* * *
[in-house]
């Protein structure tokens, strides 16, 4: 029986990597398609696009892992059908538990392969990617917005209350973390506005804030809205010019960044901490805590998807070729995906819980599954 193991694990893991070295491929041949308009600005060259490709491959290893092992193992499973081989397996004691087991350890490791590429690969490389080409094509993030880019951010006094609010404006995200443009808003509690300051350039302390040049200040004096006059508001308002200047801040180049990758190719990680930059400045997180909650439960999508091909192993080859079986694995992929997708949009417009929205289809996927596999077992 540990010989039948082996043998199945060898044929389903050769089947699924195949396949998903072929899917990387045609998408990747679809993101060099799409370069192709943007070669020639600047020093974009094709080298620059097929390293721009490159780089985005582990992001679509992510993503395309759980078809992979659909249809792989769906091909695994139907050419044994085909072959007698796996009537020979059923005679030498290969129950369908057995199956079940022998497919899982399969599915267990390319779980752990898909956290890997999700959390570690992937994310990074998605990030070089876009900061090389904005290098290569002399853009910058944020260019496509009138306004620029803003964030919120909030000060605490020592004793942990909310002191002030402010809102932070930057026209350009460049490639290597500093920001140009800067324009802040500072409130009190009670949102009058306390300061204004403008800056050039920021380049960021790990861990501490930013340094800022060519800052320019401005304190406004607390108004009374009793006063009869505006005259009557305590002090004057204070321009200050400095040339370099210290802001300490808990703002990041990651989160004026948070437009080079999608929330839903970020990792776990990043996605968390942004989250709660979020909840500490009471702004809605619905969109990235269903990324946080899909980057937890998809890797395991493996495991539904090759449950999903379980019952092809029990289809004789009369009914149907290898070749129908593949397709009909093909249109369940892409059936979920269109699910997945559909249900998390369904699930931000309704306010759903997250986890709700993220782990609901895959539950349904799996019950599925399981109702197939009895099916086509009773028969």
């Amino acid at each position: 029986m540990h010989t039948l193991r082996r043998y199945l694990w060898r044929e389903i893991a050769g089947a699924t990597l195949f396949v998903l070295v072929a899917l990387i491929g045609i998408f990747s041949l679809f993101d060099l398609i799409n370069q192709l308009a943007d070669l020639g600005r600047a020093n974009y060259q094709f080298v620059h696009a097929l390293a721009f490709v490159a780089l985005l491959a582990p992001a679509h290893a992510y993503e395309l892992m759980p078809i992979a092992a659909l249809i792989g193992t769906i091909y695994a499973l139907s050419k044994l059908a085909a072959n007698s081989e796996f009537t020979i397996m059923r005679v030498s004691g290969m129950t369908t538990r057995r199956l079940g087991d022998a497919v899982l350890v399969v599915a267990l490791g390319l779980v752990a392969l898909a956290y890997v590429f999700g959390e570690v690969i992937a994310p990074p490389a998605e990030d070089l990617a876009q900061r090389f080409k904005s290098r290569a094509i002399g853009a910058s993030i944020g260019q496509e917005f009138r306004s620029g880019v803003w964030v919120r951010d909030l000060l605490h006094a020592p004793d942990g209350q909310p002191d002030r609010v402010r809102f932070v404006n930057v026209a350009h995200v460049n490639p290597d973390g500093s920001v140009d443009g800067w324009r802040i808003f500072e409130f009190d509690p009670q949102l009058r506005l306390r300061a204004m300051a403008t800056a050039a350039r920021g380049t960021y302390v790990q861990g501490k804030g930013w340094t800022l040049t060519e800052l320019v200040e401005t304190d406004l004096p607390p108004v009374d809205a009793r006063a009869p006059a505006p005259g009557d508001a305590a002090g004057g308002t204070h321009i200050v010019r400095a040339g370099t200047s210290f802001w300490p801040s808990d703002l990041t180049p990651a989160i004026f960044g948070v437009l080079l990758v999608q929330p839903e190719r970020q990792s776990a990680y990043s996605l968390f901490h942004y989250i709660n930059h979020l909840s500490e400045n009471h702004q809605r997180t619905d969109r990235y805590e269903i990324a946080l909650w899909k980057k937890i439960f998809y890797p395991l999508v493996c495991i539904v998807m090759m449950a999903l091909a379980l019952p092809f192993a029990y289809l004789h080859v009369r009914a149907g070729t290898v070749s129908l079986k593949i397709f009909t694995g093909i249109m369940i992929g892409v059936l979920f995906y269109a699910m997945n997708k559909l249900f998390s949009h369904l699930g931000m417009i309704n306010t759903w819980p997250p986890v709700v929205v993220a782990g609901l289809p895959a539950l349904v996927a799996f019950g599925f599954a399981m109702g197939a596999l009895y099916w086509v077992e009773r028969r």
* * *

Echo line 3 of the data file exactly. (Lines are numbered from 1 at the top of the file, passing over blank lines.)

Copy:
């Amino acid at each position: 029986m540990h010989t039948l193991r082996r043998y199945l694990w060898r044929e389903i893991a050769g089947a699924t990597l195949f396949v998903l070295v072929a899917l990387i491929g045609i998408f990747s041949l679809f993101d060099l398609i799409n370069q192709l308009a943007d070669l020639g600005r600047a020093n974009y060259q094709f080298v620059h696009a097929l390293a721009f490709v490159a780089l985005l491959a582990p992001a679509h290893a992510y993503e395309l892992m759980p078809i992979a092992a659909l249809i792989g193992t769906i091909y695994a499973l139907s050419k044994l059908a085909a072959n007698s081989e796996f009537t020979i397996m059923r005679v030498s004691g290969m129950t369908t538990r057995r199956l079940g087991d022998a497919v899982l350890v399969v599915a267990l490791g390319l779980v752990a392969l898909a956290y890997v590429f999700g959390e570690v690969i992937a994310p990074p490389a998605e990030d070089l990617a876009q900061r090389f080409k904005s290098r290569a094509i002399g853009a910058s993030i944020g260019q496509e917005f009138r306004s620029g880019v803003w964030v919120r951010d909030l000060l605490h006094a020592p004793d942990g209350q909310p002191d002030r609010v402010r809102f932070v404006n930057v026209a350009h995200v460049n490639p290597d973390g500093s920001v140009d443009g800067w324009r802040i808003f500072e409130f009190d509690p009670q949102l009058r506005l306390r300061a204004m300051a403008t800056a050039a350039r920021g380049t960021y302390v790990q861990g501490k804030g930013w340094t800022l040049t060519e800052l320019v200040e401005t304190d406004l004096p607390p108004v009374d809205a009793r006063a009869p006059a505006p005259g009557d508001a305590a002090g004057g308002t204070h321009i200050v010019r400095a040339g370099t200047s210290f802001w300490p801040s808990d703002l990041t180049p990651a989160i004026f960044g948070v437009l080079l990758v999608q929330p839903e190719r970020q990792s776990a990680y990043s996605l968390f901490h942004y989250i709660n930059h979020l909840s500490e400045n009471h702004q809605r997180t619905d969109r990235y805590e269903i990324a946080l909650w899909k980057k937890i439960f998809y890797p395991l999508v493996c495991i539904v998807m090759m449950a999903l091909a379980l019952p092809f192993a029990y289809l004789h080859v009369r009914a149907g070729t290898v070749s129908l079986k593949i397709f009909t694995g093909i249109m369940i992929g892409v059936l979920f995906y269109a699910m997945n997708k559909l249900f998390s949009h369904l699930g931000m417009i309704n306010t759903w819980p997250p986890v709700v929205v993220a782990g609901l289809p895959a539950l349904v996927a799996f019950g599925f599954a399981m109702g197939a596999l009895y099916w086509v077992e009773r028969r």